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Key Principles for Understanding the Municipal Bonds Market

Key Principles for Understanding the Municipal Bonds Market

The world of municipal bonds is a vast market with enormous diversity. And while it’s filled with some excellent opportunities, some people fail to take advantage of all it has to offer due to unfamiliarity with this arena or other factors. Here are some key principles for understanding the municipal bond market:

1. Generalization is meaningless. Those who are interested in buying a municipal bond should take a look at the credit, examine the official statement, or offering document to the bond issue. At the very least look at the sections of this ponderous document concerning what actually secures the bonds, and risk factors, if any. The market is particular and specific to a surprising degree.

2. Municipal bonds are long-term investments. The MSRB, the self-regulatory organization governing the municipal market, has said that municipal bonds don’t trade 30 days after they’re issued. The Government Accountability Office in a report published this month stated: “In 2010 about 99 percent of outstanding municipal securities did not trade on any given day.” What this means is that if you have to sell your bonds before maturity, you’d better be prepared to pay a penalty.

3. Beware Inexpert Testimony. The rise of the Internet means that anyone with a keyboard has the credibility of publication, unfiltered by editors or institutional memories. Don’t believe everything you read. This being said . . .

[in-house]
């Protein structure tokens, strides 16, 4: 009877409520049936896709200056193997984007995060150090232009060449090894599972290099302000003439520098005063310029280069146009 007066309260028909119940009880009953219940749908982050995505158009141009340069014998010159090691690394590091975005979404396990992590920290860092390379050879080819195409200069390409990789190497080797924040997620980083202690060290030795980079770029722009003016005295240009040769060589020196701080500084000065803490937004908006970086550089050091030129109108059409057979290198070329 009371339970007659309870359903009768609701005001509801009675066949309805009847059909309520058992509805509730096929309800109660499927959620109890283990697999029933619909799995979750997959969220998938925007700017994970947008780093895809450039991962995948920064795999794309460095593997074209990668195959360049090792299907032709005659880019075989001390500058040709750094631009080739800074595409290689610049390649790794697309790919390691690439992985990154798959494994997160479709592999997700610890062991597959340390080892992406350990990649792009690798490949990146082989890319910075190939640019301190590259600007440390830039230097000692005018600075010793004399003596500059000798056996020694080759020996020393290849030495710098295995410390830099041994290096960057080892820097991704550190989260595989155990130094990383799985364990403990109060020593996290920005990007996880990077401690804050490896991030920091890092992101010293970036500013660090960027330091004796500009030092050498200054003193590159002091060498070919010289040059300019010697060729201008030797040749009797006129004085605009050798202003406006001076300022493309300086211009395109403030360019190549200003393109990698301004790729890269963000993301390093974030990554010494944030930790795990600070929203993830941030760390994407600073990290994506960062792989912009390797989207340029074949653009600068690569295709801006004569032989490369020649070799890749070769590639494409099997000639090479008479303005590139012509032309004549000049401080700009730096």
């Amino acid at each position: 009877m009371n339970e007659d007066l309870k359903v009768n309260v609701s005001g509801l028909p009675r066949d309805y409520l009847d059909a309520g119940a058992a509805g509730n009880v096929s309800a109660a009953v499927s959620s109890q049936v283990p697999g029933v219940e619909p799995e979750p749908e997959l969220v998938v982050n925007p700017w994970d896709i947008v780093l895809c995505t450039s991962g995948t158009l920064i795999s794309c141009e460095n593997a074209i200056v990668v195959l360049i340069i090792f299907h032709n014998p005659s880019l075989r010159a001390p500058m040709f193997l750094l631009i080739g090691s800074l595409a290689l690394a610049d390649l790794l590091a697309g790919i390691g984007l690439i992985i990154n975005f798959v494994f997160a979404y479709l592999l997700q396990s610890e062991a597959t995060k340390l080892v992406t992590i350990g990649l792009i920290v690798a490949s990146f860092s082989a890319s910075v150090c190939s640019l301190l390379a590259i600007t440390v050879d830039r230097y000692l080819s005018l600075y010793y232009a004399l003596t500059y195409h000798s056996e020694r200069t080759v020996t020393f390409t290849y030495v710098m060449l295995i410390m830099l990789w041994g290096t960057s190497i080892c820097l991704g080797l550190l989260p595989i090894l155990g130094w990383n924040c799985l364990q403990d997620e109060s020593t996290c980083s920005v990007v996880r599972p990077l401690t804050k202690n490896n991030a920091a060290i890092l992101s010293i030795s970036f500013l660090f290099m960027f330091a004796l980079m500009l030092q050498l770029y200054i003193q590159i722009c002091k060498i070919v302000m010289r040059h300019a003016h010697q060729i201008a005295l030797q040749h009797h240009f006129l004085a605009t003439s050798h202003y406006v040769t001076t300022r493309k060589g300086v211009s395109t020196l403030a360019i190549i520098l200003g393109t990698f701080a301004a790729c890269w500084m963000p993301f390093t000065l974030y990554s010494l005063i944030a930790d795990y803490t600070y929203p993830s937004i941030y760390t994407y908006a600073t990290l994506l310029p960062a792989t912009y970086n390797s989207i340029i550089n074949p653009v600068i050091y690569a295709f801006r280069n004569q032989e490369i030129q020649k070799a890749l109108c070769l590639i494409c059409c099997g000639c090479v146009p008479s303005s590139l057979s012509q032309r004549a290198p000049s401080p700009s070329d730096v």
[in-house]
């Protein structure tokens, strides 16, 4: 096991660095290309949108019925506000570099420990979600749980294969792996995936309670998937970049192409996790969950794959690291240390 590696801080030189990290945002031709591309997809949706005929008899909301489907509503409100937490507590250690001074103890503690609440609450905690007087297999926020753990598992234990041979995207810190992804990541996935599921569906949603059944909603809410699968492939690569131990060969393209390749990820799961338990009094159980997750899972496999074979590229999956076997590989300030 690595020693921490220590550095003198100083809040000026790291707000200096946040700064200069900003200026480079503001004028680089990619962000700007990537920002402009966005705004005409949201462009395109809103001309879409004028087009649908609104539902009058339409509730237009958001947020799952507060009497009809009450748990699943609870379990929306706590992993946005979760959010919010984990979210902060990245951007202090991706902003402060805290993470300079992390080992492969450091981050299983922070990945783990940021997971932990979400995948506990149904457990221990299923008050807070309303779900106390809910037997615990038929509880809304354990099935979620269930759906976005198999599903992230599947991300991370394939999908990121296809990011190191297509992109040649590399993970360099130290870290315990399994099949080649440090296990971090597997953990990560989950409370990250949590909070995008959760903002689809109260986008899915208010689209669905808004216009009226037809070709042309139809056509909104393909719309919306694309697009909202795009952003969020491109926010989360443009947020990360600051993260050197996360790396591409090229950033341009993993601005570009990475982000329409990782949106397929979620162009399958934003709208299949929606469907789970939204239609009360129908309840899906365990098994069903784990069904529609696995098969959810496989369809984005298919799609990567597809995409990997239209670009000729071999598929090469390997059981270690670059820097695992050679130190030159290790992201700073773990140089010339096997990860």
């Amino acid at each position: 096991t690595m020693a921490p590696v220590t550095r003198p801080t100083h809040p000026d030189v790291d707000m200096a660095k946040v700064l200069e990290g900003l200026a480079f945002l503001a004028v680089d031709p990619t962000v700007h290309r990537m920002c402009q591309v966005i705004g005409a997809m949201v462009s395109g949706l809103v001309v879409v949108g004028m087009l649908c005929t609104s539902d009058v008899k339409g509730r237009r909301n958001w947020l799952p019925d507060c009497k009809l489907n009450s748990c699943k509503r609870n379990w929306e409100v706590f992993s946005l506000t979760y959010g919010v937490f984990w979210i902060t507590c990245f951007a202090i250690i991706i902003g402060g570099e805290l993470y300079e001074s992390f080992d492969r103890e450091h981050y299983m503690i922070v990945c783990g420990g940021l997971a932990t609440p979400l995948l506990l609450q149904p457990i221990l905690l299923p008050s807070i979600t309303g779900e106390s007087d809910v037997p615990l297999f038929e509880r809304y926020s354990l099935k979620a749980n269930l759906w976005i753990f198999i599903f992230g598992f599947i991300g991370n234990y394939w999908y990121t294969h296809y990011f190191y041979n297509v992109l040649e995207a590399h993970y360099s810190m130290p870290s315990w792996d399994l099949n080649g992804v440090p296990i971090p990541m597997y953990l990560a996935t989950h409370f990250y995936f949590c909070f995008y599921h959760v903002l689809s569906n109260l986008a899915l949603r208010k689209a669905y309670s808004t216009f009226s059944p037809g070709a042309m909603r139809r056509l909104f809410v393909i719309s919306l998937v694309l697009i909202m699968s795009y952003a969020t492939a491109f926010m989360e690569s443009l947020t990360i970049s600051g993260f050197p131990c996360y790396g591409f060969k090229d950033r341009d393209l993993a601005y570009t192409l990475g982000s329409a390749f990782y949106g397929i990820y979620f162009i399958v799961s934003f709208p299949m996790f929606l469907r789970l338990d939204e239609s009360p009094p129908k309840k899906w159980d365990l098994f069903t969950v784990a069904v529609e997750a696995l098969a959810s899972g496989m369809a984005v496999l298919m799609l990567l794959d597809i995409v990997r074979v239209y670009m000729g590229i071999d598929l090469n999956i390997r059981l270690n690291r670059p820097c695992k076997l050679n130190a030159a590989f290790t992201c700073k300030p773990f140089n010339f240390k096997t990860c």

4. I Can’t Believe Nobody is Saying This. Meredith Whitney said this several times in her 2011 tour. The implication was that nobody has been writing about state and local finance. In fact, and as I take pains to demonstrate in the Encyclopedia entries and their lists of sources, there has been lots of very good, detailed reporting and commentary on the market.

5. Political Risk. It’s rare, but not unheard of. In 1995, Orange County shocked the market when it stated that it retained the right to repudiate certain debt. Last year, both Jefferson County, Alabama, and Harrisburg, Pennsylvania, sought refuge from their general obligation creditors. The risk that politicians will choose default, repudiation and bankruptcy is remote. But it does exist.

6. Examine the Source. I may be wrong, but it seems to me that almost every book dealing with the municipal market has been either written or managed by people who want to sell you stuff — i.e., bonds, or banking, analytical, or financial advisory services. It’s no surprise that these books are uncritical of the sins that have occurred in state and local finance, like yield-burning, bid-rigging, the proliferation of swaps and the hijacking of methods of sale. The Encyclopedia aims to address this imbalance.

Joe Mysak is the author of The Encyclopedia of Municipal Bonds and editor of the Bloomberg Municipal Bonds Brief. Mysak joined The Bond Buyer in 1981 as a copy editor and learned about municipal bonds from the ground up, eventually rising to editor and publisher of the newspaper. In 1994, he founded a series of municipal market–related biweekly newsletters for the Interest Rate Publishing Corporation. In 1999, Mysak joined Bloomberg News as a columnist. He is also the author of the book Handbook for Muni-Bond Issuers.



  1. Clyde Vasey says:

    Rather than a comment I have a question. Which is the better municipal bond; one backed by sales tax or one backed by property tax. It seems to be that property tax is more reliable as to the issurer being able to repay the bonds then sales tax.

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